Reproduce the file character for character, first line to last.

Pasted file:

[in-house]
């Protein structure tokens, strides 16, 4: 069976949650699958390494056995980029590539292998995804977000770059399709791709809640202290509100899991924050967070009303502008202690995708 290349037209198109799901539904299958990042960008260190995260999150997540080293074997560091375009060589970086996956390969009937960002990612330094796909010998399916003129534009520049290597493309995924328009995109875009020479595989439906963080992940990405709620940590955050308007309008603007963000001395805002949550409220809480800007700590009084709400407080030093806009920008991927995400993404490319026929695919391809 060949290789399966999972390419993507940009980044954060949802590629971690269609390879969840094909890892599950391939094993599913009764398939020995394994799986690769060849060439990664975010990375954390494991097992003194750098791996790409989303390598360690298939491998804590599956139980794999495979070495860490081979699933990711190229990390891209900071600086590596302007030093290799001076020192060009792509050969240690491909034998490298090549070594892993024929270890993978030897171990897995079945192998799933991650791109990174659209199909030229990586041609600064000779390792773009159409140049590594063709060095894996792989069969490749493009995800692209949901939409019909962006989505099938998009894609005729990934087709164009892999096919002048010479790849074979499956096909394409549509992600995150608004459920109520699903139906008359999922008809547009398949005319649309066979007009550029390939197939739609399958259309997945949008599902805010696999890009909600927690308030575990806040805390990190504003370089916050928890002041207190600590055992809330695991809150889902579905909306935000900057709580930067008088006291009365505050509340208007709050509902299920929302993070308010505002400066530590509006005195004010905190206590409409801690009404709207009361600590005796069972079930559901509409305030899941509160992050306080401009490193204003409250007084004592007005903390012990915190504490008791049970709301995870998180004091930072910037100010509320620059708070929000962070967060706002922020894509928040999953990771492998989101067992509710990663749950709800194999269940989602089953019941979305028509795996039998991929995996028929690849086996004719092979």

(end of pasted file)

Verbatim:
[in-house]
């Protein structure tokens, strides 16, 4: 069976949650699958390494056995980029590539292998995804977000770059399709791709809640202290509100899991924050967070009303502008202690995708 290349037209198109799901539904299958990042960008260190995260999150997540080293074997560091375009060589970086996956390969009937960002990612330094796909010998399916003129534009520049290597493309995924328009995109875009020479595989439906963080992940990405709620940590955050308007309008603007963000001395805002949550409220809480800007700590009084709400407080030093806009920008991927995400993404490319026929695919391809 060949290789399966999972390419993507940009980044954060949802590629971690269609390879969840094909890892599950391939094993599913009764398939020995394994799986690769060849060439990664975010990375954390494991097992003194750098791996790409989303390598360690298939491998804590599956139980794999495979070495860490081979699933990711190229990390891209900071600086590596302007030093290799001076020192060009792509050969240690491909034998490298090549070594892993024929270890993978030897171990897995079945192998799933991650791109990174659209199909030229990586041609600064000779390792773009159409140049590594063709060095894996792989069969490749493009995800692209949901939409019909962006989505099938998009894609005729990934087709164009892999096919002048010479790849074979499956096909394409549509992600995150608004459920109520699903139906008359999922008809547009398949005319649309066979007009550029390939197939739609399958259309997945949008599902805010696999890009909600927690308030575990806040805390990190504003370089916050928890002041207190600590055992809330695991809150889902579905909306935000900057709580930067008088006291009365505050509340208007709050509902299920929302993070308010505002400066530590509006005195004010905190206590409409801690009404709207009361600590005796069972079930559901509409305030899941509160992050306080401009490193204003409250007084004592007005903390012990915190504490008791049970709301995870998180004091930072910037100010509320620059708070929000962070967060706002922020894509928040999953990771492998989101067992509710990663749950709800194999269940989602089953019941979305028509795996039998991929995996028929690849086996004719092979």